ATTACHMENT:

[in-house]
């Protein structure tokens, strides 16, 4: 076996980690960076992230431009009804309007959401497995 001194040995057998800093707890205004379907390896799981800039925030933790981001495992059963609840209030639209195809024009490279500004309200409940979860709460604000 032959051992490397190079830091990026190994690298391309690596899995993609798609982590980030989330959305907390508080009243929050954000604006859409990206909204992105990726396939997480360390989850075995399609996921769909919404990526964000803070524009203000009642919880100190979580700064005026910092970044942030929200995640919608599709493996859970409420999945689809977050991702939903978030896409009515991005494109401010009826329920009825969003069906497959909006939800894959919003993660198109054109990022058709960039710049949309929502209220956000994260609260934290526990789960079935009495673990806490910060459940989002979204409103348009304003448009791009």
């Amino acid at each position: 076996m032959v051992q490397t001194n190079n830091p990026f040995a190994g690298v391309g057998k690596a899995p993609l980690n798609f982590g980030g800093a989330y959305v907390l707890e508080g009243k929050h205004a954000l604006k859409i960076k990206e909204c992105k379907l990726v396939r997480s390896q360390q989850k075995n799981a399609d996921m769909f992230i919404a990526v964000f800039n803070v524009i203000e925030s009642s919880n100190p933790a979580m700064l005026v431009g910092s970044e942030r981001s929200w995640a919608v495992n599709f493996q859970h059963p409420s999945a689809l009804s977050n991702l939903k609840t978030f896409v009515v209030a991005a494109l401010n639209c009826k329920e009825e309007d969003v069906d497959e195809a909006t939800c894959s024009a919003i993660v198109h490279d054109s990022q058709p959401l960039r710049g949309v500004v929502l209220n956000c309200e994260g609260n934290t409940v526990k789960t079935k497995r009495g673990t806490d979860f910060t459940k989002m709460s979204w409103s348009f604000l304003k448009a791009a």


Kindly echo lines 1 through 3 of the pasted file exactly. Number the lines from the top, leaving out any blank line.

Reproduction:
[in-house]
């Protein structure tokens, strides 16, 4: 076996980690960076992230431009009804309007959401497995 001194040995057998800093707890205004379907390896799981800039925030933790981001495992059963609840209030639209195809024009490279500004309200409940979860709460604000 032959051992490397190079830091990026190994690298391309690596899995993609798609982590980030989330959305907390508080009243929050954000604006859409990206909204992105990726396939997480360390989850075995399609996921769909919404990526964000803070524009203000009642919880100190979580700064005026910092970044942030929200995640919608599709493996859970409420999945689809977050991702939903978030896409009515991005494109401010009826329920009825969003069906497959909006939800894959919003993660198109054109990022058709960039710049949309929502209220956000994260609260934290526990789960079935009495673990806490910060459940989002979204409103348009304003448009791009």
């Amino acid at each position: 076996m032959v051992q490397t001194n190079n830091p990026f040995a190994g690298v391309g057998k690596a899995p993609l980690n798609f982590g980030g800093a989330y959305v907390l707890e508080g009243k929050h205004a954000l604006k859409i960076k990206e909204c992105k379907l990726v396939r997480s390896q360390q989850k075995n799981a399609d996921m769909f992230i919404a990526v964000f800039n803070v524009i203000e925030s009642s919880n100190p933790a979580m700064l005026v431009g910092s970044e942030r981001s929200w995640a919608v495992n599709f493996q859970h059963p409420s999945a689809l009804s977050n991702l939903k609840t978030f896409v009515v209030a991005a494109l401010n639209c009826k329920e009825e309007d969003v069906d497959e195809a909006t939800c894959s024009a919003i993660v198109h490279d054109s990022q058709p959401l960039r710049g949309v500004v929502l209220n956000c309200e994260g609260n934290t409940v526990k789960t079935k497995r009495g673990t806490d979860f910060t459940k989002m709460s979204w409103s348009f604000l304003k448009a791009a």